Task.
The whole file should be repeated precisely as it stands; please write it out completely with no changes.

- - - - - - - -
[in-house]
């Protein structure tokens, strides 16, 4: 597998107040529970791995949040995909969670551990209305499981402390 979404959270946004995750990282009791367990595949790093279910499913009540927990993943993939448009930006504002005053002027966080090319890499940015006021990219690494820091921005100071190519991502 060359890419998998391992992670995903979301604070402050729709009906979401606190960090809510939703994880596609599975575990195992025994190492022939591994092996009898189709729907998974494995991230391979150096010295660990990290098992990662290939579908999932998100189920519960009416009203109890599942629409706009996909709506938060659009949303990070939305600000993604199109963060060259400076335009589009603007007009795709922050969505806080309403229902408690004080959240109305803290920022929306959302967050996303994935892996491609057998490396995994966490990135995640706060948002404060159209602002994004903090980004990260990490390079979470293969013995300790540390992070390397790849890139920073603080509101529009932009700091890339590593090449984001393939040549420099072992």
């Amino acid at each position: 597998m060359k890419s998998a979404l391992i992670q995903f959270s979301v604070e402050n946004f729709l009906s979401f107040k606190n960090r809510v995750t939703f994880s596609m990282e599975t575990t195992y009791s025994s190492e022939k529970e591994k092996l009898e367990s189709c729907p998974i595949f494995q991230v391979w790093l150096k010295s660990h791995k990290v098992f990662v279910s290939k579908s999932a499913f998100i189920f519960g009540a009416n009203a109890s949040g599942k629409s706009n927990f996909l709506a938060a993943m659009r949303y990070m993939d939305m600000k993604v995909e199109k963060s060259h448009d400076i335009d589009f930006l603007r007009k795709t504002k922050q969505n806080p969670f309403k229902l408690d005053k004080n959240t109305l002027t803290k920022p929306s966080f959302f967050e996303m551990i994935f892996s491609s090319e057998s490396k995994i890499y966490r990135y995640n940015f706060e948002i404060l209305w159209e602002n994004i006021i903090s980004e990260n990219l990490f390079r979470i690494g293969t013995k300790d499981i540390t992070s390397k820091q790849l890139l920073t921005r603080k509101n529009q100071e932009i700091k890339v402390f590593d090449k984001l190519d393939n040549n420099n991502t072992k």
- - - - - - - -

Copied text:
[in-house]
């Protein structure tokens, strides 16, 4: 597998107040529970791995949040995909969670551990209305499981402390 979404959270946004995750990282009791367990595949790093279910499913009540927990993943993939448009930006504002005053002027966080090319890499940015006021990219690494820091921005100071190519991502 060359890419998998391992992670995903979301604070402050729709009906979401606190960090809510939703994880596609599975575990195992025994190492022939591994092996009898189709729907998974494995991230391979150096010295660990990290098992990662290939579908999932998100189920519960009416009203109890599942629409706009996909709506938060659009949303990070939305600000993604199109963060060259400076335009589009603007007009795709922050969505806080309403229902408690004080959240109305803290920022929306959302967050996303994935892996491609057998490396995994966490990135995640706060948002404060159209602002994004903090980004990260990490390079979470293969013995300790540390992070390397790849890139920073603080509101529009932009700091890339590593090449984001393939040549420099072992």
């Amino acid at each position: 597998m060359k890419s998998a979404l391992i992670q995903f959270s979301v604070e402050n946004f729709l009906s979401f107040k606190n960090r809510v995750t939703f994880s596609m990282e599975t575990t195992y009791s025994s190492e022939k529970e591994k092996l009898e367990s189709c729907p998974i595949f494995q991230v391979w790093l150096k010295s660990h791995k990290v098992f990662v279910s290939k579908s999932a499913f998100i189920f519960g009540a009416n009203a109890s949040g599942k629409s706009n927990f996909l709506a938060a993943m659009r949303y990070m993939d939305m600000k993604v995909e199109k963060s060259h448009d400076i335009d589009f930006l603007r007009k795709t504002k922050q969505n806080p969670f309403k229902l408690d005053k004080n959240t109305l002027t803290k920022p929306s966080f959302f967050e996303m551990i994935f892996s491609s090319e057998s490396k995994i890499y966490r990135y995640n940015f706060e948002i404060l209305w159209e602002n994004i006021i903090s980004e990260n990219l990490f390079r979470i690494g293969t013995k300790d499981i540390t992070s390397k820091q790849l890139l920073t921005r603080k509101n529009q100071e932009i700091k890339v402390f590593d090449k984001l190519d393939n040549n420099n991502t072992k």